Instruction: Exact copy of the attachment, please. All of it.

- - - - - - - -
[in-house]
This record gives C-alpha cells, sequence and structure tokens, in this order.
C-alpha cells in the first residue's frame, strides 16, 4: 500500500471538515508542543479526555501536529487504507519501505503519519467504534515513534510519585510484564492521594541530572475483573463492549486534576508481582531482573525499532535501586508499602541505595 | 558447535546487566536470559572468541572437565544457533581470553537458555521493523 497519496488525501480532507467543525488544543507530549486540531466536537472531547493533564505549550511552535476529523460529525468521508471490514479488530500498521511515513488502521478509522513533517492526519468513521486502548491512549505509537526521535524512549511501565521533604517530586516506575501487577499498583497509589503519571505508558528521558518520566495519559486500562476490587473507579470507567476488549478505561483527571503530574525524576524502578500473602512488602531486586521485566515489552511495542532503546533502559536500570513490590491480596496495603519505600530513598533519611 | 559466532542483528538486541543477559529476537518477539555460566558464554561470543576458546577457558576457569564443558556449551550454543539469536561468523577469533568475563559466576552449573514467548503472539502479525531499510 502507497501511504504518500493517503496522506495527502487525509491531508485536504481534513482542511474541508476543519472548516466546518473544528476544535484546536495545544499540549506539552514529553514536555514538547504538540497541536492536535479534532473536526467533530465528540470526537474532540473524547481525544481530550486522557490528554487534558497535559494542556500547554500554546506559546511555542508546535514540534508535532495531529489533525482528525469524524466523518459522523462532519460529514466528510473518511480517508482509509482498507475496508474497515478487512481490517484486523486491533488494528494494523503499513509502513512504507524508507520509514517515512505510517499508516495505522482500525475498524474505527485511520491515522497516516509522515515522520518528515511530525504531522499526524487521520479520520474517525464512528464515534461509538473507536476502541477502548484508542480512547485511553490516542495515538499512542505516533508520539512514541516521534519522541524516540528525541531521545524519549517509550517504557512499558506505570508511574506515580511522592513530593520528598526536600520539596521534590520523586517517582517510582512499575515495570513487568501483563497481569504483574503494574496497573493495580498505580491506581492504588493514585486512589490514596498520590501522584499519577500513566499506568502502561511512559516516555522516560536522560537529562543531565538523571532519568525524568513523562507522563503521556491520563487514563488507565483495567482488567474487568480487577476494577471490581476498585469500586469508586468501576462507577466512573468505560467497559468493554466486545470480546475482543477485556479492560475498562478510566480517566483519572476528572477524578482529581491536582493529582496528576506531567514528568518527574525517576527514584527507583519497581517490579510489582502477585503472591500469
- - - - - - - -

[in-house]
This record gives C-alpha cells, sequence and structure tokens, in this order.
C-alpha cells in the first residue's frame, strides 16, 4: 500500500471538515508542543479526555501536529487504507519501505503519519467504534515513534510519585510484564492521594541530572475483573463492549486534576508481582531482573525499532535501586508499602541505595 | 558447535546487566536470559572468541572437565544457533581470553537458555521493523 497519496488525501480532507467543525488544543507530549486540531466536537472531547493533564505549550511552535476529523460529525468521508471490514479488530500498521511515513488502521478509522513533517492526519468513521486502548491512549505509537526521535524512549511501565521533604517530586516506575501487577499498583497509589503519571505508558528521558518520566495519559486500562476490587473507579470507567476488549478505561483527571503530574525524576524502578500473602512488602531486586521485566515489552511495542532503546533502559536500570513490590491480596496495603519505600530513598533519611 | 559466532542483528538486541543477559529476537518477539555460566558464554561470543576458546577457558576457569564443558556449551550454543539469536561468523577469533568475563559466576552449573514467548503472539502479525531499510 502507497501511504504518500493517503496522506495527502487525509491531508485536504481534513482542511474541508476543519472548516466546518473544528476544535484546536495545544499540549506539552514529553514536555514538547504538540497541536492536535479534532473536526467533530465528540470526537474532540473524547481525544481530550486522557490528554487534558497535559494542556500547554500554546506559546511555542508546535514540534508535532495531529489533525482528525469524524466523518459522523462532519460529514466528510473518511480517508482509509482498507475496508474497515478487512481490517484486523486491533488494528494494523503499513509502513512504507524508507520509514517515512505510517499508516495505522482500525475498524474505527485511520491515522497516516509522515515522520518528515511530525504531522499526524487521520479520520474517525464512528464515534461509538473507536476502541477502548484508542480512547485511553490516542495515538499512542505516533508520539512514541516521534519522541524516540528525541531521545524519549517509550517504557512499558506505570508511574506515580511522592513530593520528598526536600520539596521534590520523586517517582517510582512499575515495570513487568501483563497481569504483574503494574496497573493495580498505580491506581492504588493514585486512589490514596498520590501522584499519577500513566499506568502502561511512559516516555522516560536522560537529562543531565538523571532519568525524568513523562507522563503521556491520563487514563488507565483495567482488567474487568480487577476494577471490581476498585469500586469508586468501576462507577466512573468505560467497559468493554466486545470480546475482543477485556479492560475498562478510566480517566483519572476528572477524578482529581491536582493529582496528576506531567514528568518527574525517576527514584527507583519497581517490579510489582502477585503472591500469